Byron's Babbles

Multidimensional Missions: Don’t Create a Flea Circus!

Posted in Education, Education Reform, Educational Leadership, Leadership, Learning Organization, Strategic Planning by Dr. Byron L. Ernest on August 31, 2015

flea circus final ticket_medium“If you focus on short-term results, they will all jump in different directions. You will have a flea circus – as I discovered during my own dismal failure some forty years ago as an executive in an academic institution… What I learned was that unless you integrate the vision of all the constituencies into the long-range goal, you will soon lose support, lose credibility, and lose respect… I began to look at non-profit executives who did successfully what I unsuccessfully tried to do. I soon learned that they start out by defining the fundamental change that the non-profit institution wants to make in society and in human beings; then they project that goal onto the concerns of each of the institutions constituencies.” ~ Peter F. Drucker

As a school leader, the entry entitled “Accommodating Various Constituencies in a Mission” in A Year With Drucker (Maciariello, 2014) really hit home with me. We know that single-purpose institutions tend to be the most effective. Yet as a school leader, and for the leaders of many organizations, it is necessary to meet the needs of a number of separate groups, and meeting these needs very often requires leaders to make trade-offs. I have always compared it to a train station roundabout where the engine sits on a rotating swivel and there are many tracks leading out. As a school leader I have all of those tracks to serve as stakeholders. Some of those stakeholders include: students, parents, charter authorizer, state, state department of education, education management company, school board, teachers, taxpayers, and the list goes on and on. As a school leader this list of at least nine constituencies sees the school a little differently. Make no mistake, each of these stakeholders is crucial to the success of the school. In my case, it even gets tougher when turning a school around. There are short-term gains that must be met, but sometimes it seems those gains are at the expense of long-term gains. How then can the leader reconcile the demand for short-term performance with the demand to care for tomorrow? roundabout-train-museum-kyoto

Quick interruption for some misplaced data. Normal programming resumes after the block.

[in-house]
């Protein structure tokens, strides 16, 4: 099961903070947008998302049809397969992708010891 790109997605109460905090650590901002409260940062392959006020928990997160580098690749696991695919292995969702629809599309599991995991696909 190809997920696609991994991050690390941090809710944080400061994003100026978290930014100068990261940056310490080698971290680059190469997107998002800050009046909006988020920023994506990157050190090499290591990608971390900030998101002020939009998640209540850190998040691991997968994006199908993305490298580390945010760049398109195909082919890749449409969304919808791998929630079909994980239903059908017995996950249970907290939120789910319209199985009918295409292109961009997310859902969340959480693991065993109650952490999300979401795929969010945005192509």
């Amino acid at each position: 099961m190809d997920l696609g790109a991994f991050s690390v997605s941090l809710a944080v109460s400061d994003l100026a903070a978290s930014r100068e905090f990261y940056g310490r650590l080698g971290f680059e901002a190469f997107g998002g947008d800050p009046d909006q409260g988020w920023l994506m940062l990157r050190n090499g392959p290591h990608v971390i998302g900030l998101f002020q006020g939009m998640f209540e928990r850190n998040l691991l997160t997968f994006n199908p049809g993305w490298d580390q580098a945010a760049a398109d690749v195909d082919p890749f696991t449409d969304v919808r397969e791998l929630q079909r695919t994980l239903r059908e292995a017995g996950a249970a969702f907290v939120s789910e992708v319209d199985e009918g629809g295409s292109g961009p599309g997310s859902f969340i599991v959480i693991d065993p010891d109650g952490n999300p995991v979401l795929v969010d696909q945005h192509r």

First of all, it is important for leaders to consider both the present and the future; both the short run and the long run (Maciariello, 2014). A decision is irresponsible if it risks disaster this year for the sake of a grandiose future. Likewise, if the future is risked for short-term gains; that decision is irresponsible as well. Leaders must meet the critical needs of the future (Maciariello, 2014). Leaders of all organizations must try hard to reconcile the interests of each of their constituents as they manage the short-term and long-term interests of the organization. It is very difficult to reconcile these conflicting interests of constituents around short-term goals, but much easier for leaders to integrate them around the long-term vision of the organization. A clear vision is essential, but when you deal with so many constituencies it is very difficult to stay balanced in the present and future.

year-with-peter-druckerFor success, there must be a unified, clear vision and mission for the organization. In the past this vision and mission were much easier for schools. The mission was to learn to read and do multiplication tables. Now, the vision is much broader and includes such things as development of character, personality, social tasks, citizenship, et cetera (Maciariello, 2014). Nothing wrong with any of these things, but it has sparked the argument of what learning means. Our unifying focal point has been lost (Maciariello, 2014). With so many goals to accomplish, it is hard for the organization to function according to a unified mission.

I really like how Maciariello (2014, p. 277) ties all of this together with essential questions and would like to close with these:

“List the constituents whose needs you must satisfy in your position and in your organization. How are you meeting the needs of each constituent person or group? Which demands of these various groups conflict in the short term? Can these demands be reconciled in the longer-term goals of your organization? List the constituents again. Try to reconcile the interests of each one in your long-term goals. Which, if any, cannot be reconciled with these goals? Can you release yourself and the organization from the responsibility of meeting the irreconcilable interests of these constituents?

Reference

Maciariello, J. A. (2014). A year with Peter Drucker: 52 weeks of coaching for leadership effectiveness. New York, NY: HarperCollins Publishers.

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  1. […] is also worth noting again, as I did in my post Multidimensional Missions: Don’t Create A Flea Circus, it is necessary to meet the needs of a number of separate stakeholder groups, and meeting these […]

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